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17 Detainees, 5 Cook County Jail Staffers Test Positive For Coronavirus

As the virus continues to spread, attorneys are sharing emergency motions and prison reform groups are paying bonds to get the detainees freed.

Faith leaders gather at Cook County Jail to seek the release of detainees to prevent the spread of coronavirus.
Chicago Community Bond Fund
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NORTH LAWNDALE — Seventeen Cook County Jail detainees and five jail staffers have tested positive for coronavirus, the sheriff’s office confirmed Thursday.

As the virus continues to spread at the jail, attorneys are sharing emergency motions and prison reform groups are paying bonds to get the detainees freed.

Earlier this week, just two inmates and a corrections officer had tested positive for coronavirus.

By Thursday morning, many more at the jail had tested positive for COVID-19: 17 detainees, four corrections staffers and one sheriff’s officer who works at the jail, according to the Cook County Sheriff’s Office. A total of 50 people have been tested at the jail. Two have been confirmed negative for the virus and the results of 31 tests are still pending.

Attorneys at Lawndale Christian Legal Center made it their goal to try to get all of their clients at the jail released as the pandemic intensified. The lawyers wrote legal motions that highlighted the extreme health risks their clients faced in the crowded jail. The majority of jail detainees the center represents have not been found guilty of a crime and are presumed innocent as they await trial, attorney Jessica Gingold said.

“The situation for most of our clients being held was that they can’t afford the bond,” Gingold said. “The reality is, wealthy people who are in jail during a public health crisis who can post the bond can get out and follow the guidance of social distancing. And poor people are stuck in jail.”

Lawndale Christian Legal Center was the first to file motions in Cook County arguing detainees should be released because of COVID-19. After securing the release of two inmates on March 16, the attorneys began sharing their successful motions with other legal groups in Chicago and across the country to cut down on the legwork needed to free detainees.

This week, Cook County Public Defender Amy Campanelli argued a mass motion for the release of people incarcerated at the jail that was in part built on the motions previously filed and shared by Lawndale Christian Legal Center attorneys.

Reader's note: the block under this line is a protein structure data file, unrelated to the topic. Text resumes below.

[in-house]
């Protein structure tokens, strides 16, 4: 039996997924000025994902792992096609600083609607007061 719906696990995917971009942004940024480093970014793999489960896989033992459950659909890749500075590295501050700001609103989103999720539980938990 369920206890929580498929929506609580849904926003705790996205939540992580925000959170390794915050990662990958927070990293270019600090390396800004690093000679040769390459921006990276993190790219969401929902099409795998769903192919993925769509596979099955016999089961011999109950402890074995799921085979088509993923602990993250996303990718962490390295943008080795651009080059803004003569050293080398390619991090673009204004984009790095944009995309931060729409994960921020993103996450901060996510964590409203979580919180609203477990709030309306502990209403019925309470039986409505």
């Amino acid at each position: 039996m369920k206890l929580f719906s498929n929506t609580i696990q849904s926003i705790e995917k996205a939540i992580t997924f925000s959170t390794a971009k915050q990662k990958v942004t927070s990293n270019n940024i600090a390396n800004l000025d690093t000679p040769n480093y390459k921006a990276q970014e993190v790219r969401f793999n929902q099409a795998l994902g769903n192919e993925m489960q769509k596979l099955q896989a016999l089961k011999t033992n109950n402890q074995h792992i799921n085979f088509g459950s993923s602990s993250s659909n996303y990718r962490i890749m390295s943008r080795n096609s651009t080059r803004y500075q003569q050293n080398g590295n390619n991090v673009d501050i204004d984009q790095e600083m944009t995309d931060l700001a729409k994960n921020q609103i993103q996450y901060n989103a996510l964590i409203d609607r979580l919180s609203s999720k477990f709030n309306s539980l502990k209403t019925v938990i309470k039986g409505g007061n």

The increased synergy to address the health crisis in the jail has quickly helped move cases forward, but has stopped short of the mass decarceration organizations are hoping to achieve. The courts have introduced an expedited bond review process and Cook County State’s Attorney Kim Foxx has pledged to release detainees who are not a threat to public safety, though.

Attorneys have been uploading motions, legal templates and declarations from health experts about COVID-19 risks in jail to Google groups and Slack channels so other defense attorneys can use them quickly, Gingold said. The initial motions used by Lawndale Christian Legal Center were built from documents shared by defense attorneys in New York and New Orleans. Groups like the National Juvenile Defenders Center have also been aggregating those documents for use by attorneys nationwide.

Sharing these motions has been especially helpful because the scale of the coronavirus pandemic is largely unprecedented, so these types of legal arguments are brand new.

“Something like this is unknown territory. We’ve never written motions about it before. … Anytime that you have others who have started that effort, or found the articles that you can build on, saves a lot of time,” Gingold said.

Alongside their petition to release eligible detainees at the jail, the Cook County Public Defender’s Office has been circulating sworn statements of medical professionals including a former medical director of Cook County Jail documenting the risk of the coronavirus spreading within the jail’s population.

“These things have been publicly filed, so theoretically they can cite, attach, or simply quote one of these things that have been filed in this particular case, in support of their own case,” said Daniel Massoglia, an attorney at First Defense Legal Aid.

The Chicago Community Bond Fund began raising the alarm on the risk to people in Cook County Jail on March 6, long before it became a citywide issue. An open letter penned by them illustrates wide collaboration on the issue, with signatures from more than 100 civil rights organizations, legal aid groups and criminal justice reform advocates.

“When the consequences of prosecuting a case during this pandemic could be death, the state’s attorney should factor into their calculus about what is in the interest of public safety,” said Sharlyn Grace, the executive director of the Chicago Community Bond Fund.

As the virus spreads, the Chicago Community Bond Fund and other groups announced they would pay $120,000 in bonds to free 20 detainees.

Legal groups are working with the bond fund to push for the broad release of detainees, too, Grace said. The group has shared legal briefs and motions written by Lawndale Christian Legal Center and the MacArthur Justice Center to any lawyers in need of support.

“Anything we can do to reduce the need to recreate resources that already exist or reinvent the wheel is really important for attorneys getting their clients out as quickly as possible,” she said. “… The level of information sharing nationally is huge. I certainly haven’t seen anything like it at this speed.”

Pascal Sabino is a Report for America corps member covering Austin, North Lawndale and Garfield Park for Block Club Chicago.

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